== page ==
D-Man in the Waters (Part 1) was choreographed in 1989 by Bill T. Jones. The work was originally commissioned by the Saint Luke’s Chamber Orchestra and performed by the nine dancers of the Bill T Jones/Arnie Zane Dance Company to Mendelssohn’s Octet in E Flat Major. Jones’ initial inspiration for the work came from the vigor and optimism of Mendelssohn’s composition. However, as the company was working on the piece, one of the dancers, Damien Aquavella, nicknamed D-Man, began to grow sick with AIDS. Aquavella fought back with every possible method available at the time, but it was a losing battle. While witnessing the dancer’s struggle, Jones had a vision in which he saw a huge body of water, containing everyone he had ever known. The water was moving towards an unrelenting waterfall and everyone in the water was fighting against the current. Some had already drowned, some were reaching out to help their friends, and others were swimming happily, almost enjoying the effort. Jones tied this vision to Mendelssohn’s music, and D-Man in the Waters emerged. The dance involves robust teamwork and partnering that embodies the collective strength of community being an essential tool with which to process grief and transform pain into strength and joy. Jones has said on numerous occasions, “D-Man is not about AIDS. It is about life throwing down the gauntlet, and you rising to the occasion.” D-Man in The Waters (Part 1) was reconstructed on Princeton students by Catherine Cabeen who danced with the Bill T Jones/Arnie Zane Company from 1997 to 2005.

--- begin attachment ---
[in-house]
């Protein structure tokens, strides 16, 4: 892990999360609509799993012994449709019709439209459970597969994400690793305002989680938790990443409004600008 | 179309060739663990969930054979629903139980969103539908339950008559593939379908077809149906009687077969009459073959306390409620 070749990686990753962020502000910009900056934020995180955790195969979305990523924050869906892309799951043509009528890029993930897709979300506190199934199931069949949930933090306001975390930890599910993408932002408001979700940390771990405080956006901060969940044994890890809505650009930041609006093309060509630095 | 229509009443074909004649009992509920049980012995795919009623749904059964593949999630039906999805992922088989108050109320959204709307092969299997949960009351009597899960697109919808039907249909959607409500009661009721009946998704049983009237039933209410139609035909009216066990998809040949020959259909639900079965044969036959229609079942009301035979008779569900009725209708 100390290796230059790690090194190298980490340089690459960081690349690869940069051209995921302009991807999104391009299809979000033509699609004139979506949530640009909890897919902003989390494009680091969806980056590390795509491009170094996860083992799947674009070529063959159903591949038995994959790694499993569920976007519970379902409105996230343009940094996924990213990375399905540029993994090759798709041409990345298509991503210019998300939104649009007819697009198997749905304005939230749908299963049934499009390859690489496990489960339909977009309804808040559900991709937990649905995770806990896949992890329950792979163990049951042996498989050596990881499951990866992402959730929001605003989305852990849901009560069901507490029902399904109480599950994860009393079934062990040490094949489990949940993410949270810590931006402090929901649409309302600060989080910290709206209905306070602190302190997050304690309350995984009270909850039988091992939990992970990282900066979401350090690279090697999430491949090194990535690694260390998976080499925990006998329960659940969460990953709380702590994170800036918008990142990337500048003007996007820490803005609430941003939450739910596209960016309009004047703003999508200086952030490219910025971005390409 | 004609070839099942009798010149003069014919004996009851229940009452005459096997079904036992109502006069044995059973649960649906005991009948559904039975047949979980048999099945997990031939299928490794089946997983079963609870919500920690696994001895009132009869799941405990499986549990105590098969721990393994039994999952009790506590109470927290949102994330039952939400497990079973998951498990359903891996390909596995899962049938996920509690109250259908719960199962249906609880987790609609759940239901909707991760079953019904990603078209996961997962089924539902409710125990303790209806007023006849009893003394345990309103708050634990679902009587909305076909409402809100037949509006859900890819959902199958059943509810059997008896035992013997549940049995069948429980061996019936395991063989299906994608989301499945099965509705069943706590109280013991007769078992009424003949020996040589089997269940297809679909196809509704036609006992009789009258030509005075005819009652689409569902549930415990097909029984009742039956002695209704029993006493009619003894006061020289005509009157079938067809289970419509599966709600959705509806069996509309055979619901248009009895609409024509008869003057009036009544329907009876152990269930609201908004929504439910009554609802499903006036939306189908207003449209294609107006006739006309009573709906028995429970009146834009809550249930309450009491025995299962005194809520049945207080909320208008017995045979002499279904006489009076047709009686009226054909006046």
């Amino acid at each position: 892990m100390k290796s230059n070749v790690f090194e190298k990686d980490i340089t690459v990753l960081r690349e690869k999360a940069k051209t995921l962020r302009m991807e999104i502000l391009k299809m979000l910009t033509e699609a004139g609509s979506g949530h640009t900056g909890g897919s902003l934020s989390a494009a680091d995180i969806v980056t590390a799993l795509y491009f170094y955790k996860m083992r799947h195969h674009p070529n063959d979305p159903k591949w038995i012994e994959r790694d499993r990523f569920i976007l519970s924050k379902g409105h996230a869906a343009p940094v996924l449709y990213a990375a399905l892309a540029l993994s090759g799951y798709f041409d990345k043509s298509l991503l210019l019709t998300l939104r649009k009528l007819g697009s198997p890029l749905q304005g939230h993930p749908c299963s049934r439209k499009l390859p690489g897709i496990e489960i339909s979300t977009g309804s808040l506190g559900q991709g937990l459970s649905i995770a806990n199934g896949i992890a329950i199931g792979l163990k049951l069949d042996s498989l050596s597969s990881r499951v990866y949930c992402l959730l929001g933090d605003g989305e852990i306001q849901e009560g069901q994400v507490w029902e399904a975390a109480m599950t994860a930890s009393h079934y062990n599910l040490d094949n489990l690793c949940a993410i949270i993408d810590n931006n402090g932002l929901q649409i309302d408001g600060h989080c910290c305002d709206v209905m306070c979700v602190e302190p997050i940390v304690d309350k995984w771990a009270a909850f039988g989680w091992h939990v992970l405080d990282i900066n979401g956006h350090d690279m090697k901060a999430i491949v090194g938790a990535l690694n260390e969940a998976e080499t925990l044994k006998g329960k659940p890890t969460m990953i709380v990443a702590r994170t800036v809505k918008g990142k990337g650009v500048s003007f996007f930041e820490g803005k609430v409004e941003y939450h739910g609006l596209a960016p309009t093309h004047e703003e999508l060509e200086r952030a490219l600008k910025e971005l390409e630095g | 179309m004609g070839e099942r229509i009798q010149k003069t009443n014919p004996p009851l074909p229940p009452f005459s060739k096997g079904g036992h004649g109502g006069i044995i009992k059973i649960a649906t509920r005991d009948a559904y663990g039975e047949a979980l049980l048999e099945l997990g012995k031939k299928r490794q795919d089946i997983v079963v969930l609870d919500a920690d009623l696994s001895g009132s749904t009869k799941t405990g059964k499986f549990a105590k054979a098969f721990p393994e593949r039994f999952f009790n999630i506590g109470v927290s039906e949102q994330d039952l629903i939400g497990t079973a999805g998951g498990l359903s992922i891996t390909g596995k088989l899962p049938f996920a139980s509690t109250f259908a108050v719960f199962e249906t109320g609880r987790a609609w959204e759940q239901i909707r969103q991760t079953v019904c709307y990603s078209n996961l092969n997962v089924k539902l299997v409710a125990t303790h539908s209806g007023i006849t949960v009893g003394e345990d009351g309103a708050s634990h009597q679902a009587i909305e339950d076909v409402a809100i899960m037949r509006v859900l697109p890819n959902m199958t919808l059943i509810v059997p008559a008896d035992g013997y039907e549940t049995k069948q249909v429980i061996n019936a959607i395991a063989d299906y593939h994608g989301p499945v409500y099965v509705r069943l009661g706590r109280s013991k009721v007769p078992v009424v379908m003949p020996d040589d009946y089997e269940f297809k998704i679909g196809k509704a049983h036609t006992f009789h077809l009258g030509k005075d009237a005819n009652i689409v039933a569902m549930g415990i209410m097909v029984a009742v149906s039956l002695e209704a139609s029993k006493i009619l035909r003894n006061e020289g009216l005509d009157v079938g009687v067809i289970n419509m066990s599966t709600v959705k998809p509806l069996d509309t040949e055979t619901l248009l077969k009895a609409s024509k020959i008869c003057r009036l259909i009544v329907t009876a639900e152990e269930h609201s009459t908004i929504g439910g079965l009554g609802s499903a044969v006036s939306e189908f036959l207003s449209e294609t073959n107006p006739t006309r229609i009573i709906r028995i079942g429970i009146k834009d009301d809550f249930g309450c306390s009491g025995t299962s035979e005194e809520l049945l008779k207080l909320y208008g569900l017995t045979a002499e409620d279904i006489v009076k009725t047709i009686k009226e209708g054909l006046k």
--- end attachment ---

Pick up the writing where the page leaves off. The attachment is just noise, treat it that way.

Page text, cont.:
Bill T Jones and his late partner Arnie Zane (1948-88) are the recipients of numerous New York Dance and Performance “Bessie” Awards) and National Endowment for the Arts grants. Jones has been awarded multiple MacArthur Foundation “Genius” grants, Tony Awards, and Emmy Awards. In 2005 he was given an American Dance Festival Award for Lifetime Achievement and in 2011 he received a Kennedy Center Honors.
Shamel Pitts describes his new work bubbles as an eerily emotive dance experience of magical realism that merges memories that impact the body of the dancers and the inflatable objects in a color-filled atmosphere, an evocative electronic soundscape, where the intersection between embodied stillness, aliveness, and multi-layered rhythm overlap, combust and deflate.
Pitts is a performance artist, choreographer, conceptual artist, dancer, spoken word artist, teacher, and 2020 Guggenheim Fellow. He began his dance career in Mikhail Baryshnikov’s Hell’s Kitchen Dance and Ballets Jazz Montréal. Pitts danced with Batsheva Dance Company for seven years under the artistic direction of Ohad Naharin and is a certified teacher of Gaga movement language. He has created a triptych of award-winning multidisciplinary performance art works known as his “BLACK series” which has toured extensively to many festivals around the world. Pitts is the choreographer of the play Help by acclaimed poet and playwright Claudia Rankine, directed by Taibi Magar, and commissioned at The Shed in New York. He is the recipient of a 2018 Princess Grace Award, a 2019 New York Foundation for the Arts Fellowship winner, and a 2020 Jacob’s Pillow artist in residence. Pitts is the founding artistic director of TRIBE, a New York City-based multidisciplinary arts collective.